Confidence in Textiles: Interview with Robert Loecker, Managing Director of OETI, Vienna
The Middle East and North Africa are important markets for OETI, which is a testing and certification institute, based in Vienna, Austria.
About the impact on these markets of such pressing issues as sustainability in textile production and products, free from harmful substances – please read below in an interview by Kohan Textile Journal, conducted with OETI’s Managing Director Robert Löcker.
Kohan Textile Journal: Please introduce yourself and your company.
My name is Robert Loecker, I am the Managing Director of OETI. We are a testing and certification institute for textiles, personal protective equipment, floorcoverings and interior design materials. We are also a founding member of the international OEKO-TEX® Association and provide the services from OEKO-TEX® service portfolio. We, along with our mother company TESTEX AG based in Zurich, Switzerland, currently operate in 27 countries and serve clients all over the world.
Kohan Textile Journal: In which Middle Eastern and North-African countries do you have representative offices and what is your general comment about the textile/ flooring industry in these countries?
The Middle East has traditionally and historically had a strong textile manufacturing and trading industry, and we are happy to see this trend to develop further.
Our relationships with the Middle East date back to our first representative office in Egypt, founded in 2007. Since then we have established offices in Turkey, Iran and Morocco. It is a great thing to see that nowadays more and more companies tend to turn towards the values of sustainability and, therefore, we consider the trend to be positive overall.
For example, Iran especially has a great potential for us as there are many textile and carpet manufacturers of all levels of production with high exporting volumes.
Furthermore, Egypt, Morocco and Turkey have very strong textile industries as well. In addition, the flooring market in Turkey is a massive industry. With a 10 percent market share Turkey is the world’s third biggest exporter of carpets, the fifth biggest exporter of handmade carpets and Turkey produces 54 million square meters of laminate flooring per year.
Kohan Textile Journal: OETI is the founding member of OEKO-TEX Association, please tell us about its history and how it was born.
Back in 1967 OETI was founded as an “Austrian carpet research institute”. We’ve gone a long way since then, developing our competences and widening our service portfolio.
As for the OEKO-TEX certification, in 1989 it did not have that name yet. The modern STANDARD 100 was called “Schadstoffgeprüft nach ÖTN 100“ (Tested for harmful substances according to ÖTN 100), which was a standard introduced by OETI. The standard itself has been developed as a result of a growing interest from textile manufacturers worldwide on ecology, health and safety issues in textiles.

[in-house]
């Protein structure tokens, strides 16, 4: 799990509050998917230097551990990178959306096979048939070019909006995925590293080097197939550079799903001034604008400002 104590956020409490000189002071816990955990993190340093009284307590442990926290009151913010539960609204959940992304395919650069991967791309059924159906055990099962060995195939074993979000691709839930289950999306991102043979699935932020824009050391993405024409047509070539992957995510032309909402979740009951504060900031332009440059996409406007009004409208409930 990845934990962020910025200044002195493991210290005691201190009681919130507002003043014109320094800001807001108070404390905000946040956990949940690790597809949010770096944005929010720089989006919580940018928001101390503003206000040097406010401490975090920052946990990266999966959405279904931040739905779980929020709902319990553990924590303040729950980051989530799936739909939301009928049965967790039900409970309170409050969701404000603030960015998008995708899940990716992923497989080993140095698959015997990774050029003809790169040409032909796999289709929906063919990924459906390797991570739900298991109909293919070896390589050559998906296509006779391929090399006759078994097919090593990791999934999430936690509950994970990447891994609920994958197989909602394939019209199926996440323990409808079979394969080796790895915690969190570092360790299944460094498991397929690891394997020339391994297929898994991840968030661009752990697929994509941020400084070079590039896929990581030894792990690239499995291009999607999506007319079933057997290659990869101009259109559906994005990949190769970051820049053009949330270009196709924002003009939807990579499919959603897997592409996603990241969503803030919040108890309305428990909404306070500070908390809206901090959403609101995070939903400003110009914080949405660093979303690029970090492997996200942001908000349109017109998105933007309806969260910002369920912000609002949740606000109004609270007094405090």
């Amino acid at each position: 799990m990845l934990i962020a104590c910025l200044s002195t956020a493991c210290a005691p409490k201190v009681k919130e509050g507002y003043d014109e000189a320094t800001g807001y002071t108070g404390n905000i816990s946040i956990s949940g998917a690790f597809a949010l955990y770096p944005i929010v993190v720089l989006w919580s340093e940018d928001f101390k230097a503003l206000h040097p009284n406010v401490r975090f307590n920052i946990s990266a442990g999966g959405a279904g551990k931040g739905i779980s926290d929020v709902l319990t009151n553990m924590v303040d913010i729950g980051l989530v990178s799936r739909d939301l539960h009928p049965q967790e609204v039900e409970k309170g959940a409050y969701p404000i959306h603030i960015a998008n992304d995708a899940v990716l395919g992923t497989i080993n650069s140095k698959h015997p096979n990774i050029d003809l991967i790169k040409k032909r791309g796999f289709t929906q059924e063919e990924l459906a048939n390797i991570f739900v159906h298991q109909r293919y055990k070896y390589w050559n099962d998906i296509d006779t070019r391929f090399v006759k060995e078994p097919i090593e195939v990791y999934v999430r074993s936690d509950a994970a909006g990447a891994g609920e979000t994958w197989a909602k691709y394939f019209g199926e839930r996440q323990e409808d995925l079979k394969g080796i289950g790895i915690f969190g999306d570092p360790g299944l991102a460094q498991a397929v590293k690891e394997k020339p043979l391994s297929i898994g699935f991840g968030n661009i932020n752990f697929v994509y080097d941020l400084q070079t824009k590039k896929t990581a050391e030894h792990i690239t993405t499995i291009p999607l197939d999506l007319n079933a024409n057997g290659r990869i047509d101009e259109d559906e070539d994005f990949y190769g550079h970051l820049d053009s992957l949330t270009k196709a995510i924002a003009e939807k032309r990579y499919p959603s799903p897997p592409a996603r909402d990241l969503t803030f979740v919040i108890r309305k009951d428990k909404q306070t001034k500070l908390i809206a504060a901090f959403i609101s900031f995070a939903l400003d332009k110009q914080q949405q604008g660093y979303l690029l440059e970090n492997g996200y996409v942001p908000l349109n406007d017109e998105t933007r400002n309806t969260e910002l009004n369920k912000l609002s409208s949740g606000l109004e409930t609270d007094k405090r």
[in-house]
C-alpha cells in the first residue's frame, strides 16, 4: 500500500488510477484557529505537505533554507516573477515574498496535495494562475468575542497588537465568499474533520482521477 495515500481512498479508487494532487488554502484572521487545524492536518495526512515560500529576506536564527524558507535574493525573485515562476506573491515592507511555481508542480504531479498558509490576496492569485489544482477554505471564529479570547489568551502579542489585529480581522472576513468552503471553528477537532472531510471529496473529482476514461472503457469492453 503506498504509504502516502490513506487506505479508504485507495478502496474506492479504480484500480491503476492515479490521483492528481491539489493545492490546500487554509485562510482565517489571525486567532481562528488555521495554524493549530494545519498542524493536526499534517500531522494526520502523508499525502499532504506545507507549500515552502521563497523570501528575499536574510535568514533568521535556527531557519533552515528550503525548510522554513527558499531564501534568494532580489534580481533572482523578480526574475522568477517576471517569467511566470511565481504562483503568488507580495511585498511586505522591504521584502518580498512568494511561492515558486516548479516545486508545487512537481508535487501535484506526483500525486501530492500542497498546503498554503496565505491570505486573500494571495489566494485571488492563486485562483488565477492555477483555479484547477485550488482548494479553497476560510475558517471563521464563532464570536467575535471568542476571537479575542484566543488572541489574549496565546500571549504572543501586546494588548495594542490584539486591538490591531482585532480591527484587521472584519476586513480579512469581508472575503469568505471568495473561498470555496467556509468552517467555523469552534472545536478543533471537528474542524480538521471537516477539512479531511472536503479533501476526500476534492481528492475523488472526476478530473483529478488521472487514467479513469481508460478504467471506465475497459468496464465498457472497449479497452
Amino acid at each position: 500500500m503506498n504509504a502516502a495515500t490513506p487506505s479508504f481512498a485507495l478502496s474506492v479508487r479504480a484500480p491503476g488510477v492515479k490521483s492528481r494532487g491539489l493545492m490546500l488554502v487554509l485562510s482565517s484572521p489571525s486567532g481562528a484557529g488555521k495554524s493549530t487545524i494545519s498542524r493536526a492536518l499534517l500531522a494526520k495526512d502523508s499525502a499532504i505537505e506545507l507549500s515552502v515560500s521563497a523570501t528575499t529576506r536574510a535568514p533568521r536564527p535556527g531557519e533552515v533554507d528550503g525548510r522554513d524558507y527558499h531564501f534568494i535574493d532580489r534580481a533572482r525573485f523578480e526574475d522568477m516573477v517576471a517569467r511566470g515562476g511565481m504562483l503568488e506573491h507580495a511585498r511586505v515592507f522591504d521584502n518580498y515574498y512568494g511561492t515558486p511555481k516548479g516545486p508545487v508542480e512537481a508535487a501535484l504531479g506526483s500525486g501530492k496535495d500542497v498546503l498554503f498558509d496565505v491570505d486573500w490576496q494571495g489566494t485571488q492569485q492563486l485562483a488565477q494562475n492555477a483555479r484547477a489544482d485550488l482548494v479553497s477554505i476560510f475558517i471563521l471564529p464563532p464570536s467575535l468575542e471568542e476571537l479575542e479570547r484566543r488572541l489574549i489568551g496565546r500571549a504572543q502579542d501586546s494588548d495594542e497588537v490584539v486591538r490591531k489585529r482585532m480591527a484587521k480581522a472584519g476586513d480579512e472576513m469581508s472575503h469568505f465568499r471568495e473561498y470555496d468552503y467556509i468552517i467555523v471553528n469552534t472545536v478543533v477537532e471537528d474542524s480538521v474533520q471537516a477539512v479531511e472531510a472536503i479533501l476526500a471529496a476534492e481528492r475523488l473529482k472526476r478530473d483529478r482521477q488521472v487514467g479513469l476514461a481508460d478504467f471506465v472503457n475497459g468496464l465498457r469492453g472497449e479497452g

It was only in 1992 that OEKO-TEX® Association was founded with OETI as a founding member, and the ÖTN 100 became a STANDARD 100. It is fascinating to look back at the 25 years of success of the OEKO-TEX® Association and see the situation nowadays: With 18 OEKO-TEX® testing institutes and with roughly 17000 active certificates worldwide, which can be traced on the oeko-tex.com website, we keep on growing in numbers and recognition. That means that people from all over the world can feel safe with garments and home textiles tested by OEKO-TEX®. And, in my opinion, it’s a great success story.
Kohan Textile Journal: Which group of companies in these countries are mostly interested in your services and how your services can help them?
OEKO-TEX® standards are being vastly recognized all over the world, but the highest recognition levels can definitely be spotted in Europe. According to the latest surveys done by OEKO-TEX® Association, around 50% of consumers in Europe recognize the logo.
Apart from that, many big retailers in the EU give preference to the products certified with OEKO-TEX® label: Lidl, Aldi, Kik and many others. Therefore, it is safe to say that the companies that are most interested in our services are ones that are exporting their production towards the EU, though the recognition of the certifications is growing worldwide.
Apart from that, the geographical spread is playing in favor of the companies that want to certify their products. Let’s take a t-shirt as an example. If all the materials like yarns, fibers, and threads are already certified, the final certification will be much cheaper. Therefore, the more certified companies there are, the easier it is to choose a supplier for your next product from the already certified suppliers.
Kohan Textile Journal: Why is it important that the textile companies are moving towards the sustainability in textiles?
It is important that the manufacturers embrace the idea that sustainability is not optional. If you do not act sustainably today, there might not be enough resources to sustain your business tomorrow.
With the textile industry being one of the biggest environmental polluters and labor laws violators, the European consumers are no longer indifferent to such obvious problems. The consumers want to trust the products they consume. They want to be sure that if they buy a T-shirt, a blanket, a mattress or a carpet, that they are free from harmful substances and that they have been manufactured by using environmentally friendly processes and under safe and socially responsible working conditions. With the emergence of modern technologies, people have become even more curious and even more cautious about what they wear and where it was manufactured. We do just that. We give them confidence.
Special thanks to :
Ehsan Ekrami, PhD. (Regional Representative of OEKO-TEX Association)